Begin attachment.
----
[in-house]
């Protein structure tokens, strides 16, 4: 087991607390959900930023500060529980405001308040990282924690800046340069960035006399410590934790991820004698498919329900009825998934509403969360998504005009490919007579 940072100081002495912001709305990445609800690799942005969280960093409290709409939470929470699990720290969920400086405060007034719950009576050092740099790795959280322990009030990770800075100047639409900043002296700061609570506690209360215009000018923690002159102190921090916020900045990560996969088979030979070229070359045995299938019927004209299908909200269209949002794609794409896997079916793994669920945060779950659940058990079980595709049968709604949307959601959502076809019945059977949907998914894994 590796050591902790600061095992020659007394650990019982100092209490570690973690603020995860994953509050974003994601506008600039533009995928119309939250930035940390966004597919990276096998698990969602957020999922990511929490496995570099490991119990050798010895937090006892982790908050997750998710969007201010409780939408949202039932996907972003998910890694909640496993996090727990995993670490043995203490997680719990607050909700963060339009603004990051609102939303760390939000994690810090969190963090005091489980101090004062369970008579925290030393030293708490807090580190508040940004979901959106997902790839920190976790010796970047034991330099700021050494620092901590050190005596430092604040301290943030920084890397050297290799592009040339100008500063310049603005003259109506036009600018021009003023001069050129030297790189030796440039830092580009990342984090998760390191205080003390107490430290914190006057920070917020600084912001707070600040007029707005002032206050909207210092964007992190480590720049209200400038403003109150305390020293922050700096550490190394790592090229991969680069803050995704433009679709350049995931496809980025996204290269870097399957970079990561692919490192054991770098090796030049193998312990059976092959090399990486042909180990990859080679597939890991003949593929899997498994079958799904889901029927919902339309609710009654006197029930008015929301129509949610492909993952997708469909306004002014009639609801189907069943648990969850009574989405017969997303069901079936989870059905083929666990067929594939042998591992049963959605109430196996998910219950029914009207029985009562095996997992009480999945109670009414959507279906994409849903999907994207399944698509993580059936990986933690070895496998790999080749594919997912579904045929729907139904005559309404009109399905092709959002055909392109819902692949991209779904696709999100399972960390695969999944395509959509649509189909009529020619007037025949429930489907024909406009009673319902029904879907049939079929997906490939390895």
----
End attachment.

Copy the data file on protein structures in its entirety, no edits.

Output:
[in-house]
């Protein structure tokens, strides 16, 4: 087991607390959900930023500060529980405001308040990282924690800046340069960035006399410590934790991820004698498919329900009825998934509403969360998504005009490919007579 940072100081002495912001709305990445609800690799942005969280960093409290709409939470929470699990720290969920400086405060007034719950009576050092740099790795959280322990009030990770800075100047639409900043002296700061609570506690209360215009000018923690002159102190921090916020900045990560996969088979030979070229070359045995299938019927004209299908909200269209949002794609794409896997079916793994669920945060779950659940058990079980595709049968709604949307959601959502076809019945059977949907998914894994 590796050591902790600061095992020659007394650990019982100092209490570690973690603020995860994953509050974003994601506008600039533009995928119309939250930035940390966004597919990276096998698990969602957020999922990511929490496995570099490991119990050798010895937090006892982790908050997750998710969007201010409780939408949202039932996907972003998910890694909640496993996090727990995993670490043995203490997680719990607050909700963060339009603004990051609102939303760390939000994690810090969190963090005091489980101090004062369970008579925290030393030293708490807090580190508040940004979901959106997902790839920190976790010796970047034991330099700021050494620092901590050190005596430092604040301290943030920084890397050297290799592009040339100008500063310049603005003259109506036009600018021009003023001069050129030297790189030796440039830092580009990342984090998760390191205080003390107490430290914190006057920070917020600084912001707070600040007029707005002032206050909207210092964007992190480590720049209200400038403003109150305390020293922050700096550490190394790592090229991969680069803050995704433009679709350049995931496809980025996204290269870097399957970079990561692919490192054991770098090796030049193998312990059976092959090399990486042909180990990859080679597939890991003949593929899997498994079958799904889901029927919902339309609710009654006197029930008015929301129509949610492909993952997708469909306004002014009639609801189907069943648990969850009574989405017969997303069901079936989870059905083929666990067929594939042998591992049963959605109430196996998910219950029914009207029985009562095996997992009480999945109670009414959507279906994409849903999907994207399944698509993580059936990986933690070895496998790999080749594919997912579904045929729907139904005559309404009109399905092709959002055909392109819902692949991209779904696709999100399972960390695969999944395509959509649509189909009529020619007037025949429930489907024909406009009673319902029904879907049939079929997906490939390895």